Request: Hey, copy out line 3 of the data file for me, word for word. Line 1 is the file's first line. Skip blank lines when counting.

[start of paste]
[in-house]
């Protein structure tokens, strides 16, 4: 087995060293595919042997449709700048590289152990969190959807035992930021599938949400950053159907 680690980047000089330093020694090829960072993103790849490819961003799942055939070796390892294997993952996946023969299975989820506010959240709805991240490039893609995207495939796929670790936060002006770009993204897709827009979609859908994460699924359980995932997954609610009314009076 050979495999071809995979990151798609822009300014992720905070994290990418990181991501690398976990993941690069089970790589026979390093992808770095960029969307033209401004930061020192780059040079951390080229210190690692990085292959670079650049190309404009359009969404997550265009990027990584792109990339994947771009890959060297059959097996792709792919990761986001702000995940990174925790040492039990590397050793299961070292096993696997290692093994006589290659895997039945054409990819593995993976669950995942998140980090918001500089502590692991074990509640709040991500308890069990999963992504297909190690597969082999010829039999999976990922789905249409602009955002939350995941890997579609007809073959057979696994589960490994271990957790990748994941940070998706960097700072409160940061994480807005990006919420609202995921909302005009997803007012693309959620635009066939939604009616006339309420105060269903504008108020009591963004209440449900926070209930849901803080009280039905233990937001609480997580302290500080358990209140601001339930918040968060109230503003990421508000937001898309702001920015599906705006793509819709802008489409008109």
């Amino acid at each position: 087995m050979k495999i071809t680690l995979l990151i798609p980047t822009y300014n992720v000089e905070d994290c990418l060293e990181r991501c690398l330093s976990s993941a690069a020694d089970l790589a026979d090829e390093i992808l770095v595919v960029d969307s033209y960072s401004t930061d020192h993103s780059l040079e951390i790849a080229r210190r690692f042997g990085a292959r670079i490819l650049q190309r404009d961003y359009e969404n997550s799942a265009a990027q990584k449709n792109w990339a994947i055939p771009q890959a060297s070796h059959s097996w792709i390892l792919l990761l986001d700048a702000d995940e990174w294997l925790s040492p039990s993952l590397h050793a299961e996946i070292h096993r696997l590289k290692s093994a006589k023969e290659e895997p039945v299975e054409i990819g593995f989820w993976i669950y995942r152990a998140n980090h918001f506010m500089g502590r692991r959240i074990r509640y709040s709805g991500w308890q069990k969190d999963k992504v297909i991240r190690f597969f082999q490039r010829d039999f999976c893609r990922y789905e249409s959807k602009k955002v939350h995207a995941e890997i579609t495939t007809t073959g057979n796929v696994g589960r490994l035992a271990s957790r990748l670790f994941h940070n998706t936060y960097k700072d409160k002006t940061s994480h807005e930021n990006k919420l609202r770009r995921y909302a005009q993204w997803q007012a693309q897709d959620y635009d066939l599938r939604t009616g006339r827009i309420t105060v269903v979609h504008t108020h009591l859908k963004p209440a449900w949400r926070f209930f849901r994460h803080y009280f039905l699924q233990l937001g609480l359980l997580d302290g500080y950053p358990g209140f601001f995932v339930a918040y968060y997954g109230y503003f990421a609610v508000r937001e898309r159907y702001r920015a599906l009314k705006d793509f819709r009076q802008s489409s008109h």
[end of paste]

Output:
């Amino acid at each position: 087995m050979k495999i071809t680690l995979l990151i798609p980047t822009y300014n992720v000089e905070d994290c990418l060293e990181r991501c690398l330093s976990s993941a690069a020694d089970l790589a026979d090829e390093i992808l770095v595919v960029d969307s033209y960072s401004t930061d020192h993103s780059l040079e951390i790849a080229r210190r690692f042997g990085a292959r670079i490819l650049q190309r404009d961003y359009e969404n997550s799942a265009a990027q990584k449709n792109w990339a994947i055939p771009q890959a060297s070796h059959s097996w792709i390892l792919l990761l986001d700048a702000d995940e990174w294997l925790s040492p039990s993952l590397h050793a299961e996946i070292h096993r696997l590289k290692s093994a006589k023969e290659e895997p039945v299975e054409i990819g593995f989820w993976i669950y995942r152990a998140n980090h918001f506010m500089g502590r692991r959240i074990r509640y709040s709805g991500w308890q069990k969190d999963k992504v297909i991240r190690f597969f082999q490039r010829d039999f999976c893609r990922y789905e249409s959807k602009k955002v939350h995207a995941e890997i579609t495939t007809t073959g057979n796929v696994g589960r490994l035992a271990s957790r990748l670790f994941h940070n998706t936060y960097k700072d409160k002006t940061s994480h807005e930021n990006k919420l609202r770009r995921y909302a005009q993204w997803q007012a693309q897709d959620y635009d066939l599938r939604t009616g006339r827009i309420t105060v269903v979609h504008t108020h009591l859908k963004p209440a449900w949400r926070f209930f849901r994460h803080y009280f039905l699924q233990l937001g609480l359980l997580d302290g500080y950053p358990g209140f601001f995932v339930a918040y968060y997954g109230y503003f990421a609610v508000r937001e898309r159907y702001r920015a599906l009314k705006d793509f819709r009076q802008s489409s008109h």